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Mr. Taylor, let me tell you how I see it from my perspective as a longtime listener of radio: RADIO KILLED THE RADIO STAR. From 50+ years of listening to radio, I can not remember more than 2 or 3 personalities from “on air” and none of them would I make a schedule to listen to ever again. (I’m talking FM, non-sports/talk radio.) I grew up and went to school in Philadelphia, Baltimore, Wilmington DE., then worked in NYC and Los Angeles. So I got many of the biggest markets in my ears over time. Now I live in the upper midwest, in nowhere’sville. Who was the most-remembered on-air personality I ever encountered? Howard Stern. Who were the also-rans? … John Dabella from Philly… maybe Pierre Robert… the rest I heard in all other cities made NO dent on me; I can’t remember one of them aside from Danny Donaduce (because he was one of the Partridge Family) and Ryan Seacrest (because he ended up everywhere for unfathomable reasons). I consider myself an average listener, and between me and the 10,000 people I worked with and went to school with, the only radio name I EVER heard come off of someone’s lips was HOWARD STERN. (I listened to Stern in the 90s and was sick of him well before 2000.). So who killed the radio star? It’s easy to point upward at “bean counters” and managers and owners and God and anyone above the mic level of the biz, but honestly, the radio killers were the people behind the mics. NO TALENT. Sad to say it that bluntly, but they aren’t entertaining. They say silly, immature things these days, they speak in weird voices that make most people nauseous, and they get in the way of the entertainment (music). With the advent of the smart phone, listeners don’t really listen to radio for weather or news (some do, but not most). What do most people REALLY want from an FM station (non-news/sports station)? MUSIC, particularly new and interesting music that they can’t get from their own spheres of influence. Music, like iHeart. and other big broadcasters, have homogenized music so much that it is painful to listen to music out of the top 40–it all sounds alike, it doesn’t say much, it’s simplistic and routine, it lacks “heart and soul”. Country lost spunk and because Suburban. Add to that a McRadio programming format like iHeart makes, and everything in that mix makes radio a dull boy indeed. Now put in the “soul” of the station–the announcer/personality–who has very little entertainment or informative value, and you get mush. When the whip comes down, you know who is getting thrown; $40,000/yr. timex X-number of employees is a huge savings when the station hits hard times. It’s not that hard yet, outside of the big boys drowning in debt, but every $40,000/yr. air personality at a big station could buy the owner’s daughter a new low-end sports car.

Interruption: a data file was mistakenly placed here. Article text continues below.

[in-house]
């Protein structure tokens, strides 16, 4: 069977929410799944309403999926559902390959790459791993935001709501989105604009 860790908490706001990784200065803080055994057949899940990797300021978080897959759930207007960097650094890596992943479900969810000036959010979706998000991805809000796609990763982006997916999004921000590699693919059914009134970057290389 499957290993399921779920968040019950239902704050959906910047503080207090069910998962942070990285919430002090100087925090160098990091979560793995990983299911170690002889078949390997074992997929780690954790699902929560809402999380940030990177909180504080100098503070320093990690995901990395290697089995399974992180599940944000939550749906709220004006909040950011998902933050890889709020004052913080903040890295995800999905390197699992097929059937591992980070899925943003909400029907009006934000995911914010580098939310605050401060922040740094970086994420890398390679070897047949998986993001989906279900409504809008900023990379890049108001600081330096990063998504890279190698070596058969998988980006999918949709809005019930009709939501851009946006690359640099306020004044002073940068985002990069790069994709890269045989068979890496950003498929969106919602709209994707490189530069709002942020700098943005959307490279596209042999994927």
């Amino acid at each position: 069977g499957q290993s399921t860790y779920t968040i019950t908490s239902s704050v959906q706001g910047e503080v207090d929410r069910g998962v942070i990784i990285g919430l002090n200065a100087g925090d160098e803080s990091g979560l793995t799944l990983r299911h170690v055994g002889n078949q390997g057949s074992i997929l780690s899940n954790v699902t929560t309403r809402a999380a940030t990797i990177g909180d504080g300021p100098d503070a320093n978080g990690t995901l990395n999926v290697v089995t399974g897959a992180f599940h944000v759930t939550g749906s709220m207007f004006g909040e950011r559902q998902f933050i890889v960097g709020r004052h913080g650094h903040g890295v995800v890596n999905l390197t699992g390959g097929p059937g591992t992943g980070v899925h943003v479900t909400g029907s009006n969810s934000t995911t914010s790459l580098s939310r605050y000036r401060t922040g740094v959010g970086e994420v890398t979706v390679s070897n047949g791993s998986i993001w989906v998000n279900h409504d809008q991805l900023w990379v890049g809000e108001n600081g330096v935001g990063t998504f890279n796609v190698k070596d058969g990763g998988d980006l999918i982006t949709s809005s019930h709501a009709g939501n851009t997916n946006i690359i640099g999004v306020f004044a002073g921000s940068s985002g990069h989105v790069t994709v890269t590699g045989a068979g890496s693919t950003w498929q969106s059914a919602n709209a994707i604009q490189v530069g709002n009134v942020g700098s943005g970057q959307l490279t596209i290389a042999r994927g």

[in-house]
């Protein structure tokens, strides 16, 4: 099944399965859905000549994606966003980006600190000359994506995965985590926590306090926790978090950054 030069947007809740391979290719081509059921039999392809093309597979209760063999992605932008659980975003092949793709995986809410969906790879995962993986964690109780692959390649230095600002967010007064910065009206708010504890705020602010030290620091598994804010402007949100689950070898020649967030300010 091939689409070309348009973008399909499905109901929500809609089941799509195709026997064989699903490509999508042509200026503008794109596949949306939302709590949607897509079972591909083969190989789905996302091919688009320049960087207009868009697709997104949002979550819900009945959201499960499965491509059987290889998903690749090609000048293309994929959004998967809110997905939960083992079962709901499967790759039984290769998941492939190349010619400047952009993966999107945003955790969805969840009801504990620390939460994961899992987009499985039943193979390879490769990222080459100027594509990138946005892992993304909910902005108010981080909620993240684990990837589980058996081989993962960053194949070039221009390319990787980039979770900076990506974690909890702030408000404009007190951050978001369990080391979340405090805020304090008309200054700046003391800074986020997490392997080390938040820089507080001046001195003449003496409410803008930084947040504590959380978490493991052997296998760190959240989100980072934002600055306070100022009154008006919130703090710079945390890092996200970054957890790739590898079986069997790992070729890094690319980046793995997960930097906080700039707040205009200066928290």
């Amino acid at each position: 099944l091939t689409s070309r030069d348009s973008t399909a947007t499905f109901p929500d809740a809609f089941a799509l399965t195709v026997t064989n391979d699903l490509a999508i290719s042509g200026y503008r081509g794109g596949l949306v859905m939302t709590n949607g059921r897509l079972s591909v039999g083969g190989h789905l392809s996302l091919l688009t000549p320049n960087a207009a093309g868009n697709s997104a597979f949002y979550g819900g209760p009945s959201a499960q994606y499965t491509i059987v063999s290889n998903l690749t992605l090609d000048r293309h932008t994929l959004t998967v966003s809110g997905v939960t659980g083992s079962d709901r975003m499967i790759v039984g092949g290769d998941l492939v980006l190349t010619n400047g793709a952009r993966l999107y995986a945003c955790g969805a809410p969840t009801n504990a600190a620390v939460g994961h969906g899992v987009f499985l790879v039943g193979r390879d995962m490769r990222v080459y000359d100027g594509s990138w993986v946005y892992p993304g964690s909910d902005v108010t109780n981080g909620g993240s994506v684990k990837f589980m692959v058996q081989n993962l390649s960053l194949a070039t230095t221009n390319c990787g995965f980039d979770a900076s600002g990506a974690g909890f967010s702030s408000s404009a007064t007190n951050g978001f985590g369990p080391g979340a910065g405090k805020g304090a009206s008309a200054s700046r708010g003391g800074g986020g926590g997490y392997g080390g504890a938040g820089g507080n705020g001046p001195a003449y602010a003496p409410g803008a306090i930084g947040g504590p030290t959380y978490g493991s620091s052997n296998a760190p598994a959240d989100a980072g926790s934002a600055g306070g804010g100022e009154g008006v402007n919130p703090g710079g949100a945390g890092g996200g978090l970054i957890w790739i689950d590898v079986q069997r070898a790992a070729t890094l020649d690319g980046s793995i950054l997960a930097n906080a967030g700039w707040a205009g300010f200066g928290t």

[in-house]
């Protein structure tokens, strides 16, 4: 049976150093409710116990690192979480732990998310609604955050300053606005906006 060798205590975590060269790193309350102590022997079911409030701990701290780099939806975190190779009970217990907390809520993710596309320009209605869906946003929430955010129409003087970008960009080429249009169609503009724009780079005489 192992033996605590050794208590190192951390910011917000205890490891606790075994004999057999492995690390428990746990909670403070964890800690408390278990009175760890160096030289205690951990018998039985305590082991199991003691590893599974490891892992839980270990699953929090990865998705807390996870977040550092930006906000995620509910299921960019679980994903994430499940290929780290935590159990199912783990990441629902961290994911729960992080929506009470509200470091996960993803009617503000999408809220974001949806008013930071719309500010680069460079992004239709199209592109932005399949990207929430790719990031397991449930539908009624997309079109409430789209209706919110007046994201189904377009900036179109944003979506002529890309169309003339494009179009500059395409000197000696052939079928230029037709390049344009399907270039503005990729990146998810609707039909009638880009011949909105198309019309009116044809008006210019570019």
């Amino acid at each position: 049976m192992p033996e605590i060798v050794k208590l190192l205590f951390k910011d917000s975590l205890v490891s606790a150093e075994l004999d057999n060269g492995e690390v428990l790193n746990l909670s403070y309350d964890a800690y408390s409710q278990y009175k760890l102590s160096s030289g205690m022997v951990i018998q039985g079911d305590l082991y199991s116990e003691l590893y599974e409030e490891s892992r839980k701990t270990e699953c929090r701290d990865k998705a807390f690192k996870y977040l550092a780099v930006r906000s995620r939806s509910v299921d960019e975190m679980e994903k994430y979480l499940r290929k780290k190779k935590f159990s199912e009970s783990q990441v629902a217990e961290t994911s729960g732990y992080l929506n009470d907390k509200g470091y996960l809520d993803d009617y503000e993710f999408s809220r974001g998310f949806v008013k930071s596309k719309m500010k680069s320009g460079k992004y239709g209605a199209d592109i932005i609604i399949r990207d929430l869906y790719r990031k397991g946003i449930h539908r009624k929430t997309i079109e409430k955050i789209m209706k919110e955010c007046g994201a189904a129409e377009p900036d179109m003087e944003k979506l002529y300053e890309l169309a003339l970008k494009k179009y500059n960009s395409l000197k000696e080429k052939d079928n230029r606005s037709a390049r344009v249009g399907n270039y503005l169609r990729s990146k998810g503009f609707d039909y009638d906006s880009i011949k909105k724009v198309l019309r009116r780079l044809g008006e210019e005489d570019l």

Thank You for adding your perspective to the discussion.
I know a lot of radio people who would like to make $40,000 a year. A lot of them don’t make that.
Which is why a college degree to work in radio is a hard sell. It doesn’t make economic sense. You pointed out another reason why radio needs to re-assess how it hires new talent.
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It may be office environments that killed the radio star. I remember my first non-radio job after working in radio. I was in an office with the live and local top 40 station on for the entire workday. Literally no one paid attention to a word any of the DJs were saying. Not compelling enough? Maybe, but if everyone stops work to listen to the DJ, that station won’t be on in that workplace very long. That’s exactly why voice-tracking (and the 60s and 70s automated formats) worked and continues to work. Despite all of our hand-wringing, not that many people care about whether someone on the radio is live, local, in a distant city or just a pre-produced imaging voice.
Thank You Brad for sharing that perspective about in-office radio listening. I know that places I go into these days either have a customized streaming audio product or SiriusXM. It’s harder to find regular OTA radio playing. I always stop to hear what different public locations are playing. I remember a time when it was just local radio stations. Back then I always wanted to know if it was my station they were playing.
The thing about using a service like Muzak (yes it still exists but it serves every format under the sun) or a business XM/Sirius account is the royalties are included in the fees. Play OTA radio and you pay your own fees or hope you don’t get busted by the copyright police
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Yes, it’s more convenient, isn’t it Brad. -DT